Unlike a previously-believed thought that weight gain leads to a protruded stomach, a latest study has associated heavy smoking with the appearance of a fat stomach. According to the researchers at the University of Glasgow, heavy smokers are more likely to develop pot bellies as smoking pushes the accumulated fat in the body to the central area around the stomach.
While people fear that if they give up smoking, they will end up gaining weight, the researchers said that smokers now have a reason to give up smoking they are at a greater risk of developing stomach fat and apple-shaped bellies.
As part of the study, the researchers looked at the data from 29 previously conducted studies. The studies spanned across a sample population of 150,000 people, and noted their certain characteristics, including smoking habits, waist circumference and body weight.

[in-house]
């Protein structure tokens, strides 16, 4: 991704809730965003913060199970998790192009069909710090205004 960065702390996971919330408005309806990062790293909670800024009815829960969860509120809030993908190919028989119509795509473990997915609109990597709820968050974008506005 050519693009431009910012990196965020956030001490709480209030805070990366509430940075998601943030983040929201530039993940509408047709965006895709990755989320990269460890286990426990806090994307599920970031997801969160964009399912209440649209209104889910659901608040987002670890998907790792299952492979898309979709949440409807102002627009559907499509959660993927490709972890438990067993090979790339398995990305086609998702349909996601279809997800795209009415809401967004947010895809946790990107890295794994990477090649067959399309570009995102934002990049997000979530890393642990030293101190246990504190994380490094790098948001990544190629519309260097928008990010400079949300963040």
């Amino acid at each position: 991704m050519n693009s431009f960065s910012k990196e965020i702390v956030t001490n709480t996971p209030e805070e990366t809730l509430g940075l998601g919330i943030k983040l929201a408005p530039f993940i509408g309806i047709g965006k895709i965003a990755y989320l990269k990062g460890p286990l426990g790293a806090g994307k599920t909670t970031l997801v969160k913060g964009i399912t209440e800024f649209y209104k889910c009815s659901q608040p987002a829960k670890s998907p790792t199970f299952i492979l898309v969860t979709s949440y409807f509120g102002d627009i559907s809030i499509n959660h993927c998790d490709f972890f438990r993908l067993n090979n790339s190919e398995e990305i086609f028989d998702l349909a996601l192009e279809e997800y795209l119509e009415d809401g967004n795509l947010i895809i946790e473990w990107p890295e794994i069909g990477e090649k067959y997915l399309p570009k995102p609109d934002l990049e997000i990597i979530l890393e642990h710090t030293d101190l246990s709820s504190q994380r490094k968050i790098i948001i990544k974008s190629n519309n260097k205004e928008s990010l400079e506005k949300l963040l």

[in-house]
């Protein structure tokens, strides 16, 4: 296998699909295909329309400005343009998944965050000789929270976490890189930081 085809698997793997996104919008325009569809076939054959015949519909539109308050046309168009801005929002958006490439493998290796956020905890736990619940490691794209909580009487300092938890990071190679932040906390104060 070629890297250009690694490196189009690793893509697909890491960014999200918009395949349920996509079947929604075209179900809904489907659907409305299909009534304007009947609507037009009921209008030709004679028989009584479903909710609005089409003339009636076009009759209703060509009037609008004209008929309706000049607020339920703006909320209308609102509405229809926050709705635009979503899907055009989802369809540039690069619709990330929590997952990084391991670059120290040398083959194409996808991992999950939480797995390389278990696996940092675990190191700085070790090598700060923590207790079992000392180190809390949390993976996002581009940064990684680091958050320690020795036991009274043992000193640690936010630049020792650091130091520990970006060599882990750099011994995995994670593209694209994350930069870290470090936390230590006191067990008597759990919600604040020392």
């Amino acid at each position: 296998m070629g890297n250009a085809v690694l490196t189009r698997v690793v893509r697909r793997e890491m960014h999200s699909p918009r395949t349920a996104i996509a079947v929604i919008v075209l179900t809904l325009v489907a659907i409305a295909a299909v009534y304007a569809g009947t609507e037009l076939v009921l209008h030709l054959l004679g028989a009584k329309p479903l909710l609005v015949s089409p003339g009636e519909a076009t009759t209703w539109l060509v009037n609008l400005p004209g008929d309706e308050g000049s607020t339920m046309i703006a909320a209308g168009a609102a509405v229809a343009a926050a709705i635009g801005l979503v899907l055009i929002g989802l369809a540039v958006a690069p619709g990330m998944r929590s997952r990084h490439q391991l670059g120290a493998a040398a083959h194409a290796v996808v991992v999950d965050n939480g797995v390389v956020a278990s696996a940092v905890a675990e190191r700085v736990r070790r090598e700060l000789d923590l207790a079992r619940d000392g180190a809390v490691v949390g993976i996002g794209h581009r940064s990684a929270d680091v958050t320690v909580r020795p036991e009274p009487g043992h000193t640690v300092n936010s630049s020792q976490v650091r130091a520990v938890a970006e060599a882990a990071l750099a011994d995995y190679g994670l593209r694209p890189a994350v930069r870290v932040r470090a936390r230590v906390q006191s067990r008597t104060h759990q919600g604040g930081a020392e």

The researchers discovered that in some smokers, the greater the number of cigarettes he or she consumed, the lower was his or her body mass index (BMI) due to a genetic variation. The findings suggested that heavier smoking leads to a decrease in the BMI.
However, the researchers found that even though the BMI decreased, the circumference around the waist of the smoker was greater than that of a non-smoker. When the BMI of the subject remained constant, the waist circumference increased by 0.14 percent, the researchers reported.
The co-author of the study, Professor Naveed Sattar of the Institute of Cardiovascular and Medical Sciences said that even though smoking lessens the overall body weight, it does push the fat into the central area so that the overall circumference of the waist is increased. The complete details of the study have been published in the BMJ Open Journal.
"So, when smokers put on weight, they will show bigger tummies for same weight gain than non-smokers and this may also be linked to their greater risk for diabetes,” said Sattar, in a statement. “If confirmed, a tendency for smokers to acquire an ‘apple shape’ due to increasing central adiposity might provide a novel health promotion message to encourage smoking cessation.”